> > sensitive sophisticated apps ..
> Yes, I know but I agree that color profiles won't impact nearly as
> many people as different font layout.
> > -phil
> > On 11/14/2017 07:06 AM, Volker Simonis wrote:
> >> Hi Dalibor,
> >> the Oracle JDK 9 (downloaded from ) still contains the T2K font
> >> renderer (at least on Linux and Windows):
> >> $ ./jdk-9.0.1/bin/java -version
> >> java version "9.0.1"
> >> Java(TM) SE Runtime Environment (build 9.0.1+11)
> >> Java HotSpot(TM) 64-Bit Server VM (build 9.0.1+11, mixed mode)
> >> $ grep -ri T2KFontScaler jdk-9.0.1/
> >> Binary file jdk-9.0.1/lib/libt2k.so matches
> >> Binary file jdk-9.0.1/lib/modules matches
> >> Binary file jdk-9.0.1/jmods/java.desktop.jmod matches
> >> The reference implementation (both versions, the GPL licensed one as
> >> well as the Oracle Binary Code licensed one, downloaded from )
> >> definitely don't contain the T2K renderer:
> >> $ ./java-se-9-ri-obcl/jdk-9/bin/java -version
> >> openjdk version "9"
> >> OpenJDK Runtime Environment (build 9+181)
> >> OpenJDK 64-Bit Server VM (build 9+181, mixed mode)
> >> $ grep -ri T2KFontScaler ./java-se-9-ri-obcl
> >> Binary file ./java-se-9-ri-obcl/jdk-9/lib/modules matches
> >> The corresponding switch for enabling T2K for non-OpenJDK builds is
> >> still in the jdk10  code base:
> >> Class<? extends FontScaler> tmp = (Class<? extends FontScaler>)
> >> (FontUtilities.isOpenJDK ?
> >> Class.forName("sun.font.FreetypeFontScaler") :
> >> Class.forName("sun.font.T2KFontScaler"));
> >> If you're aware of a JBS issue to remove it please post it here.
> >> Another issue which many users of the current Oracle JDK are not aware
> >> of is that the Oracle JDK contains a set of standard fonts which many
> >> applications more or less "depend" on:
> >> $ la jdk-9.0.1/lib/fonts/
> >> total 2052
> >> -rw-r--r-- 1 simonis simonis 4041 Sep 28 05:51 fonts.dir
> >> -rw-r--r-- 1 simonis simonis 75144 Sep 28 05:51
> >> -rw-r--r-- 1 simonis simonis 75124 Sep 28 05:51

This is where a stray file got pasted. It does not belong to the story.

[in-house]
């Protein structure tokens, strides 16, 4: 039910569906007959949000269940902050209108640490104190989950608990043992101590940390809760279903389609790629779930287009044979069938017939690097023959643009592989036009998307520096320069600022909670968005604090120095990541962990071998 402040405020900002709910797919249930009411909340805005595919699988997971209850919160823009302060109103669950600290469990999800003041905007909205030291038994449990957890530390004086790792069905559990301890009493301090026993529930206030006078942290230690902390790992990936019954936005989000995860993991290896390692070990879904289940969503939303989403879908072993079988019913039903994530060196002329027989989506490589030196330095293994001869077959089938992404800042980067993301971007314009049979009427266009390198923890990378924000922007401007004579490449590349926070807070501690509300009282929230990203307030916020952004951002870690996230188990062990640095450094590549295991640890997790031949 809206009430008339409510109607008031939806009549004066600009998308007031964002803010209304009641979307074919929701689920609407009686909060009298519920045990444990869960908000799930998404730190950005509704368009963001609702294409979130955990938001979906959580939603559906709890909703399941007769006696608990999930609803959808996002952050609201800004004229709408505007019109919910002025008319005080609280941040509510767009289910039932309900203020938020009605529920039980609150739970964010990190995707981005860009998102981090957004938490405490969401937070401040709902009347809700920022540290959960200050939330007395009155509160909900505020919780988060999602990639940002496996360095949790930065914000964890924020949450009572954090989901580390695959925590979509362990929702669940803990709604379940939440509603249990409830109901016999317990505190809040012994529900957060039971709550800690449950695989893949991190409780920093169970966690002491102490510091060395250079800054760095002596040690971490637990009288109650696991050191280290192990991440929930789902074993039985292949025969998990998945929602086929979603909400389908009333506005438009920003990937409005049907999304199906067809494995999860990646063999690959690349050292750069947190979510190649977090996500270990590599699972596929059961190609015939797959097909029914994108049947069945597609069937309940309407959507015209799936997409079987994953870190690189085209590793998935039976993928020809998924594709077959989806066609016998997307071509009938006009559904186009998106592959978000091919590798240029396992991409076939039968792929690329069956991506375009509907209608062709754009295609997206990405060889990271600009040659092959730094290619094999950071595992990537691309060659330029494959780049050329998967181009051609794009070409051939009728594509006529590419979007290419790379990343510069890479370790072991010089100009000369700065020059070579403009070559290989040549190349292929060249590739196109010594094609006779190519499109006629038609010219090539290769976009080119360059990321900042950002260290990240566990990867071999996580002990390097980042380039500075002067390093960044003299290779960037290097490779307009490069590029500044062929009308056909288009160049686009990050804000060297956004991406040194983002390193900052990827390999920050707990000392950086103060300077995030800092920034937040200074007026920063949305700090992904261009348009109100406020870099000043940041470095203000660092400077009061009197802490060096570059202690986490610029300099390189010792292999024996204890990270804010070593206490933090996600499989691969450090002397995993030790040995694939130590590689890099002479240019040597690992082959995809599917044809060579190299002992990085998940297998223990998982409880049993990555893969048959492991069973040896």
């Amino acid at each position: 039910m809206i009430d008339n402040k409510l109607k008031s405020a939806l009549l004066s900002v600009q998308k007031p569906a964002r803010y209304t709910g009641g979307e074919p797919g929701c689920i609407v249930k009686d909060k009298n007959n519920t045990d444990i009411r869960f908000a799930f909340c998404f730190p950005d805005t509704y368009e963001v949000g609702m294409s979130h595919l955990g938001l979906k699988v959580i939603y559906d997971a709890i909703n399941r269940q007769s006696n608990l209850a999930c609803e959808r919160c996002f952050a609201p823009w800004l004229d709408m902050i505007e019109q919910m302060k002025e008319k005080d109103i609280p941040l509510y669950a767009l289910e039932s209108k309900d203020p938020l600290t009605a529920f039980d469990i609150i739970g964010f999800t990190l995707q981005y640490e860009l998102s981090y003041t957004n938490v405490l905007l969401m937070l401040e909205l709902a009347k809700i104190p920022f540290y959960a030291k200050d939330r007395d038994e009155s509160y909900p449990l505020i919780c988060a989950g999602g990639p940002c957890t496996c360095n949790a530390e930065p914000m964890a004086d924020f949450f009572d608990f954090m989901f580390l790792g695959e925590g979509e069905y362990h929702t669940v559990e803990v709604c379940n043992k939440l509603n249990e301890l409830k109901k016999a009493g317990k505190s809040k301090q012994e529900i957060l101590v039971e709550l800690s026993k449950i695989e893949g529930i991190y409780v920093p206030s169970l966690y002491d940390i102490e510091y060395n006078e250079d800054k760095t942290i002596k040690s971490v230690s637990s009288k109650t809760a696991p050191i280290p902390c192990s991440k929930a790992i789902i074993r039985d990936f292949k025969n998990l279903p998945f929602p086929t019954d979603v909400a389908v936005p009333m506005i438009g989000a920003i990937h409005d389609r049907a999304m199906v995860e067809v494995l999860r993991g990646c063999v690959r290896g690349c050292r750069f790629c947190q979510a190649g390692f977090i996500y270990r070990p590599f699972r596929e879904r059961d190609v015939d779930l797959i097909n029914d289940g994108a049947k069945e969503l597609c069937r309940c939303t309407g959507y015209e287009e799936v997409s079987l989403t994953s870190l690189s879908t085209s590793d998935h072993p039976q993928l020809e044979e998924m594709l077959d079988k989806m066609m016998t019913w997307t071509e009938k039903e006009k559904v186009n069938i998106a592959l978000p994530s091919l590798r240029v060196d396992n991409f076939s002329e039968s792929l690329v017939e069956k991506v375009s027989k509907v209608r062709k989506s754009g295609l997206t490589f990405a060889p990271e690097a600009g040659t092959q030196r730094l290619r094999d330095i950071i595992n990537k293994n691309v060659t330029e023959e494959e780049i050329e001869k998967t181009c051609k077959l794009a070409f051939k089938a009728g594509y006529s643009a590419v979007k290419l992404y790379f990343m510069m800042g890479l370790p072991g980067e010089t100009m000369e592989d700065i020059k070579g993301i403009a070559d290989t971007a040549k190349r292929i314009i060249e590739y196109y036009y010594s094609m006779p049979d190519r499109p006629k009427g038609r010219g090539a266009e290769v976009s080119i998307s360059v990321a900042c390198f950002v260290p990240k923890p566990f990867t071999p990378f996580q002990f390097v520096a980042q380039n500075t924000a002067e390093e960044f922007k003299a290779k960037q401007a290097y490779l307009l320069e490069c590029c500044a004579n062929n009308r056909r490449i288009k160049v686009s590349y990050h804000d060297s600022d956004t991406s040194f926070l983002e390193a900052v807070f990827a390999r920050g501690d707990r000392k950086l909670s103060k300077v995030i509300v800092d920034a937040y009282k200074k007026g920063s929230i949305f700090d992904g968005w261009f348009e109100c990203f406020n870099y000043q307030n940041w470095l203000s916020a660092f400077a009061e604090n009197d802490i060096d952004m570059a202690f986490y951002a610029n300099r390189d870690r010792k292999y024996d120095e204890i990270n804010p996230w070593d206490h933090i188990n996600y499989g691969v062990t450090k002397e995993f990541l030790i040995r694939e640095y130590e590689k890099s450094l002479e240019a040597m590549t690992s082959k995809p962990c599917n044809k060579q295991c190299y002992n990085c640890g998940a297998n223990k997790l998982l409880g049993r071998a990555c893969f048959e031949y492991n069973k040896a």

> >> LucidaBrightDemiItalic.ttf
> >> -rw-r--r-- 1 simonis simonis 80856 Sep 28 05:51 LucidaBrightItalic.ttf
> >> -rw-r--r-- 1 simonis simonis 344908 Sep 28 05:51
> >> -rw-r--r-- 1 simonis simonis 317896 Sep 28 05:51 LucidaSansDemiBold.ttf
> >> -rw-r--r-- 1 simonis simonis 698236 Sep 28 05:51 LucidaSansRegular.ttf
> >> -rw-r--r-- 1 simonis simonis 234068 Sep 28 05:51
> >> -rw-r--r-- 1 simonis simonis 242700 Sep 28 05:51
> >> LucidaTypewriterRegular.ttf
> >> The OpenJDK binaries don't contain these fonts:
> >> $ la ./java-se-9-ri-obcl/jdk-9/lib/fonts
> >> ls: cannot access './java-se-9-ri-obcl/jdk-9/lib/fonts': No such file
> >> or directory
> >> This can be especially problematic on Linux where each distribution
> >> has its own, potentially different set of standard fonts.
> >> Are there any plans to open-source the aforementioned fonts such that
> >> they can be added to the OpenJDK and be distributed along with it? Or
> >> is it clear that the fonts currently shipped with the Oracle JDK will
> >> never be included into the OpenJDK (e.g. because of licensing issues)?
> >> Regards,
> >> Volker
> >> 
> >> http://www.oracle.com/technetwork/java/javase/downloads/jdk9-downloads-
> >>  http://jdk.java.net/java-se-ri/9
> >> 
> >> http://hg.openjdk.java.net/jdk/jdk/file/94f362b5f4dd/src/
> >> On Tue, Nov 14, 2017 at 2:08 PM, dalibor topic <
> dalibor.topic at oracle.com>
> >> wrote:
> >>> On 14.11.2017 13:56, Mario Torre wrote:
> >>>>> As https://bugs.openjdk.java.net/browse/JDK-8093768 shows, freetype
> >>>>> has
> >>>>> already been the default in Oracle JDK builds for embedded and
> >>>>> desktop
> >>>>> Linux & OS X for a couple of years.
> >>>> This is also JavaFX, or am I misreading the bug report and target
> >>>> components?
> >>> You're right, of course - sorry for the confusion.
> >>> cheers,
> >>> dalibor topic